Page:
For several years Glenn Beck has been bragging that his enterprise was totally self-supported. He insisted that rejecting outside funding enabled him to speak freely in manner that would not be possible with outside investors and boards of directors dictating what he could do and say. Beck was very adamant about this principle and said so firmly on multiple occasions that sound eerily like televangelical appeals:
Aug 17,2011: We are running out of time. [...] I do not want outside investors. We have talked about it. We have had outside investors come to us. We have had hedge funds come to us. People want to invest in my business because we are creating jobs and creating wealth. I do not want outside investors because I do not want to have to answer to anyone else.
Nov 7, 2012: This network, this company is funded by me and by you. That’s it. [...] I thought we’d have more time and I’m telling you we’re going to run out of time. I need to double our subscriptions. [...] I am not doing this to get rich. Believe me I don’t think money’s going to be worth an awful lot very long. [...] If you haven’t subscribed, I need you to go to theblaze.com/TV and sign up now. Please. Please. Please. Right now about 300,000 people keep this network up and running, and may God richly bless your sacrifice.
Already I’ve lost quite a tidy sum, in fact figures that I never thought I would earn in my lifetime, let alone lose.
This admission that he is losing money contradicts the press releases his company issues that celebrate how richly successful he is. I can’t say whether his PR department is lying or he is himself, but either way he is deceiving his audience for personal gain. His financial woes are also evident in his recent effort to get cable companies to carry his dinky web cast. As I reported in February, this directional shift proves that his Internet business must be suffering:
“He is presently charging between five and ten dollars per month to subscribe to his programs online. If he does secure cable carriage that programming will be available for free to all of the current cable subscribers on the system. Consequently, they would no longer need to pay for the Internet access. If the Internet subscription model was working for him, Beck wouldn’t risk cannibalizing his online customers by offering them the same content for free on cable.”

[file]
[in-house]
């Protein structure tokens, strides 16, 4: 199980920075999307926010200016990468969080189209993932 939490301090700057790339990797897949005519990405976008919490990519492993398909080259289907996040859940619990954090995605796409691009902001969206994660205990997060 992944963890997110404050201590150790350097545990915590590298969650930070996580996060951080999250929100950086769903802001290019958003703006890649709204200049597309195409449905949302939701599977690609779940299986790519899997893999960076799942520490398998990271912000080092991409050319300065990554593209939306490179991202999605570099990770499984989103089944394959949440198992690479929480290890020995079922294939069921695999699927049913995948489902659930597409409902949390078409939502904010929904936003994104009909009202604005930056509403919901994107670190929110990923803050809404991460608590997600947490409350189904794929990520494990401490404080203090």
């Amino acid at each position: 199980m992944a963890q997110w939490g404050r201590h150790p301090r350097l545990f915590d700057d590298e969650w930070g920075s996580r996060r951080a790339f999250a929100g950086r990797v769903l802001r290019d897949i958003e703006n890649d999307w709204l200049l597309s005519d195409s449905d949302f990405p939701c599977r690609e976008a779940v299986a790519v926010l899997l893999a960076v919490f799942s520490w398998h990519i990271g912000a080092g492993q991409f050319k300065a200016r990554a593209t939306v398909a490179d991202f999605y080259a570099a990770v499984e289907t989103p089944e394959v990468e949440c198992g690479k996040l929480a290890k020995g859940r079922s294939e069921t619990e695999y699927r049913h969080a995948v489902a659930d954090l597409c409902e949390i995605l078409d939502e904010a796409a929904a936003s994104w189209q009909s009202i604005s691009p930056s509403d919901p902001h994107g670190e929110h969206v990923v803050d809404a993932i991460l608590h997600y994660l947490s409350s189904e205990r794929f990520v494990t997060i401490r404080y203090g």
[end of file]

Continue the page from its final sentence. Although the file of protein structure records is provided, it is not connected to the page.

All of this makes the news released today particularly significant in that it goes against much of what Beck’s image factory has been putting out. A new filing with the SEC says that Beck is seeking $40 million dollars in funding for TheBlaze, his media enterprise. That revelation would suggest that he has abandoned his belief that only by self-funding could he truly be able to express himself and expose the myriad conspiracies and plots against liberty and goodness that only he can see. This filing also suggests that Beck doesn’t have the funds to finance his glorious vision of an international media conglomerate and merchandising outlet. To say nothing of his homage to Jonestown, a residential community/theme park tucked away in some heartland hideaway.
Beck claims to have already raised $1.5 million of the $40 million goal. Along with everything else he says, that needs to be taken with a barrel of heavily salted Freedom Fries. One has to wonder who would invest in this sort of enterprise. Most savvy investors are aware that Beck was booted from Fox because he had alienated the advertising community that would be necessary to support this venture. They can also see the evidence of the financial struggles that are noted above. That leaves only committed propagandists and true believers in Beck’s nightmarish narrative of an apocalyptic future. Are there enough of them to bankroll Beck’s dementia? Well, maybe we should ask Pat Robertson and Alex Jones.